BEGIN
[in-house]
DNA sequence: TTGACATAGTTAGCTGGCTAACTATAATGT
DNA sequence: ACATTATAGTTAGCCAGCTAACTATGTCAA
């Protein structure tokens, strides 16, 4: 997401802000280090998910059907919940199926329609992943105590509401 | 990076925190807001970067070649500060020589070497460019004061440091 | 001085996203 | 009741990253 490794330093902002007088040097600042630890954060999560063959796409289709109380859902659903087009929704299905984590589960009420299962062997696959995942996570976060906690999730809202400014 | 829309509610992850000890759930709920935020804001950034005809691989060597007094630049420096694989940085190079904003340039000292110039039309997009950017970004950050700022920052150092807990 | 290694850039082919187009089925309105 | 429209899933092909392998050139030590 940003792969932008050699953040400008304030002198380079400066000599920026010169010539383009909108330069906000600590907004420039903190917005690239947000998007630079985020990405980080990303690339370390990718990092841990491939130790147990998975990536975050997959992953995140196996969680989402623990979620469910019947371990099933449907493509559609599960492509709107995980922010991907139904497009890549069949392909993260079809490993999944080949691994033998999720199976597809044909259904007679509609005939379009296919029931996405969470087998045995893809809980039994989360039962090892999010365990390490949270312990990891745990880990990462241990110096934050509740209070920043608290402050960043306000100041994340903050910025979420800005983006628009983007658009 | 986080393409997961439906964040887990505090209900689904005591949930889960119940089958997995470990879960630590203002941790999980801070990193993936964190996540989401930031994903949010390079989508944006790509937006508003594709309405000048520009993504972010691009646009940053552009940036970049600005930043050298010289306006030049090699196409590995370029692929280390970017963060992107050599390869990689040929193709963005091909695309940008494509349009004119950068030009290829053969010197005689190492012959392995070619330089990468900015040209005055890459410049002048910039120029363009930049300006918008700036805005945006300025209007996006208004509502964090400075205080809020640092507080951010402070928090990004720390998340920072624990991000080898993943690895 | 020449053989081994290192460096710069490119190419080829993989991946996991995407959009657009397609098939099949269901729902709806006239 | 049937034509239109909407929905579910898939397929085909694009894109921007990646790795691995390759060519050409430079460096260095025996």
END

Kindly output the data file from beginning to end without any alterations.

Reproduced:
[in-house]
DNA sequence: TTGACATAGTTAGCTGGCTAACTATAATGT
DNA sequence: ACATTATAGTTAGCCAGCTAACTATGTCAA
């Protein structure tokens, strides 16, 4: 997401802000280090998910059907919940199926329609992943105590509401 | 990076925190807001970067070649500060020589070497460019004061440091 | 001085996203 | 009741990253 490794330093902002007088040097600042630890954060999560063959796409289709109380859902659903087009929704299905984590589960009420299962062997696959995942996570976060906690999730809202400014 | 829309509610992850000890759930709920935020804001950034005809691989060597007094630049420096694989940085190079904003340039000292110039039309997009950017970004950050700022920052150092807990 | 290694850039082919187009089925309105 | 429209899933092909392998050139030590 940003792969932008050699953040400008304030002198380079400066000599920026010169010539383009909108330069906000600590907004420039903190917005690239947000998007630079985020990405980080990303690339370390990718990092841990491939130790147990998975990536975050997959992953995140196996969680989402623990979620469910019947371990099933449907493509559609599960492509709107995980922010991907139904497009890549069949392909993260079809490993999944080949691994033998999720199976597809044909259904007679509609005939379009296919029931996405969470087998045995893809809980039994989360039962090892999010365990390490949270312990990891745990880990990462241990110096934050509740209070920043608290402050960043306000100041994340903050910025979420800005983006628009983007658009 | 986080393409997961439906964040887990505090209900689904005591949930889960119940089958997995470990879960630590203002941790999980801070990193993936964190996540989401930031994903949010390079989508944006790509937006508003594709309405000048520009993504972010691009646009940053552009940036970049600005930043050298010289306006030049090699196409590995370029692929280390970017963060992107050599390869990689040929193709963005091909695309940008494509349009004119950068030009290829053969010197005689190492012959392995070619330089990468900015040209005055890459410049002048910039120029363009930049300006918008700036805005945006300025209007996006208004509502964090400075205080809020640092507080951010402070928090990004720390998340920072624990991000080898993943690895 | 020449053989081994290192460096710069490119190419080829993989991946996991995407959009657009397609098939099949269901729902709806006239 | 049937034509239109909407929905579910898939397929085909694009894109921007990646790795691995390759060519050409430079460096260095025996």